“If you do not make the below as the above, and the left as the right, and the behind as the before, entering into the Centre and passing into the Spirit, you shall not enter into the Kingdom of God.”

The Gospel of the Holy Twelve 69: 5

This quote is again written in veiled language and cannot be understood without the proper key. Seven directions are indicated: up, down, left, right, rear, front and centre. In this description we can recognise the three-dimensional cross in which three aspects are perpendicular to each other. However, this mystery language does not refer to physical directions but to symbolic directions.

Symbolically speaking, ‘above’ means close to the divine origin. Symbolically ‘down’ means further away from the divine origin. In order to enter into the kingdom it is necessary to make that which is below equal to that which is above. This means that it is up to the personality to attract ‘spiritual energies’ from ‘above’ by means of focussing on ‘what is above’ in order to purify himself, up to and including the physical body, thus realising the resurrection body within himself.

Symbolic ‘left’ stands for the receptive, the passive, yin, the feminine. Symbolic ‘right’ represents the creative, the active, yang, the masculine. Only in the harmonious, yet dynamic, balance between left and right, between the receiving and the creating, between yin and yang, between inhalation and exhalation, the kingdom can be entered. The polarising and destructive effect of this world will then be transformed into a connecting and creative force.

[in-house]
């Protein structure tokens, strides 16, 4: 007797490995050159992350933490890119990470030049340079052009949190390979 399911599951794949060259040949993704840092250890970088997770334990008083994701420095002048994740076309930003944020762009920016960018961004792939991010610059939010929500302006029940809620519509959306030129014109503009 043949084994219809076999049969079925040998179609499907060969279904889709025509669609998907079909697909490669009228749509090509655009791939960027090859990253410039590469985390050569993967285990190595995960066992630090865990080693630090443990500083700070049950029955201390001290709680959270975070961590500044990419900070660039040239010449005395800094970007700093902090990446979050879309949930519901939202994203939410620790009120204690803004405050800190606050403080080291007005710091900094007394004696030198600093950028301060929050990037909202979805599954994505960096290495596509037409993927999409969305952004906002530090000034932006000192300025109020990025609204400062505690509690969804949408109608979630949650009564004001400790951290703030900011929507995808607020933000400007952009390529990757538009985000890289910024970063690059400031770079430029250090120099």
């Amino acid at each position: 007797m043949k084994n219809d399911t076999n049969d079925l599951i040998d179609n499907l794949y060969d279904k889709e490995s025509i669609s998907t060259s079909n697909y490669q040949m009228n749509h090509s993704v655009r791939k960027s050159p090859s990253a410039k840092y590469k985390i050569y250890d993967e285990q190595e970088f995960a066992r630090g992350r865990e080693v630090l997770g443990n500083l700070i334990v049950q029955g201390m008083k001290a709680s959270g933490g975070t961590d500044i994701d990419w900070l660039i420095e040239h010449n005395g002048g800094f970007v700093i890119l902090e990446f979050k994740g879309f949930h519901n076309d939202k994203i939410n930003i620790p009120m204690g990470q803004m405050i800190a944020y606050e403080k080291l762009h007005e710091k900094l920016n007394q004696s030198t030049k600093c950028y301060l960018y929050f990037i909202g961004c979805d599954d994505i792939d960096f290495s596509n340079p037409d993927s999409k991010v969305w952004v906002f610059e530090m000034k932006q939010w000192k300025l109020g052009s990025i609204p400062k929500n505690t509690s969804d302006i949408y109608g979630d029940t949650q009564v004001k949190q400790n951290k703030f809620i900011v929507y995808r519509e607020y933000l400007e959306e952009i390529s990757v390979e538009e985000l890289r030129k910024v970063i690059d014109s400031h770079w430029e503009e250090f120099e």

Symbolic ‘behind’ refers to the path that the microcosm has finished throughout many lives as well as to the experiences that were gathered. Symbolic ‘front’ refers to the path that lies ahead of him, the future. To equalise that which is behind to that which is in front means that the human being accepts the life experience of the microcosm, his karma, as a guiding force in his life. He determines his consciousness to the current now, neither speculating nor projecting anything in the future but accepting the path that lies invisibly ahead of him.

These acts can never be forced or taught. They can only then be liberating when they emanate from the hidden source, the seventh direction which lies in the middle: the centre, the divine spark, the Christ principle. That is why Jesus says:

If you do not make the below as the above, and the left as the right, and the behind as the before, entering into the Centre and passing into the Spirit, you shall not enter into the Kingdom of God.

The Gospel of the Holy Twelve 69:5